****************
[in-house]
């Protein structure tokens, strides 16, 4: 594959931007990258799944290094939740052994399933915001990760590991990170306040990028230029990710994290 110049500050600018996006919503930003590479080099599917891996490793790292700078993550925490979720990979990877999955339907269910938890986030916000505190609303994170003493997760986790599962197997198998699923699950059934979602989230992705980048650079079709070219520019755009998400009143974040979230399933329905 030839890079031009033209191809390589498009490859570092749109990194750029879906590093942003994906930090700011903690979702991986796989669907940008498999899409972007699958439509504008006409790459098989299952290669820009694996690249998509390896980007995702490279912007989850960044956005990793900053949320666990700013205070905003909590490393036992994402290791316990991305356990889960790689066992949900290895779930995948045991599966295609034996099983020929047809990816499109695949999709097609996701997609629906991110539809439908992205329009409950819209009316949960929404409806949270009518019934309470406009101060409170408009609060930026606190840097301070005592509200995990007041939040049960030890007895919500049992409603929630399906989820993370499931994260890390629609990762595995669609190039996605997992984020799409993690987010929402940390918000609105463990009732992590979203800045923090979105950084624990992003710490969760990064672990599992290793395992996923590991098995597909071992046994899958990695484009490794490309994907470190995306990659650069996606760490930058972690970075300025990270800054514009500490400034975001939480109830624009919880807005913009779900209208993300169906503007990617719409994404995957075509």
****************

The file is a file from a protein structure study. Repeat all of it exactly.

[in-house]
């Protein structure tokens, strides 16, 4: 594959931007990258799944290094939740052994399933915001990760590991990170306040990028230029990710994290 110049500050600018996006919503930003590479080099599917891996490793790292700078993550925490979720990979990877999955339907269910938890986030916000505190609303994170003493997760986790599962197997198998699923699950059934979602989230992705980048650079079709070219520019755009998400009143974040979230399933329905 030839890079031009033209191809390589498009490859570092749109990194750029879906590093942003994906930090700011903690979702991986796989669907940008498999899409972007699958439509504008006409790459098989299952290669820009694996690249998509390896980007995702490279912007989850960044956005990793900053949320666990700013205070905003909590490393036992994402290791316990991305356990889960790689066992949900290895779930995948045991599966295609034996099983020929047809990816499109695949999709097609996701997609629906991110539809439908992205329009409950819209009316949960929404409806949270009518019934309470406009101060409170408009609060930026606190840097301070005592509200995990007041939040049960030890007895919500049992409603929630399906989820993370499931994260890390629609990762595995669609190039996605997992984020799409993690987010929402940390918000609105463990009732992590979203800045923090979105950084624990992003710490969760990064672990599992290793395992996923590991098995597909071992046994899958990695484009490794490309994907470190995306990659650069996606760490930058972690970075300025990270800054514009500490400034975001939480109830624009919880807005913009779900209208993300169906503007990617719409994404995957075509």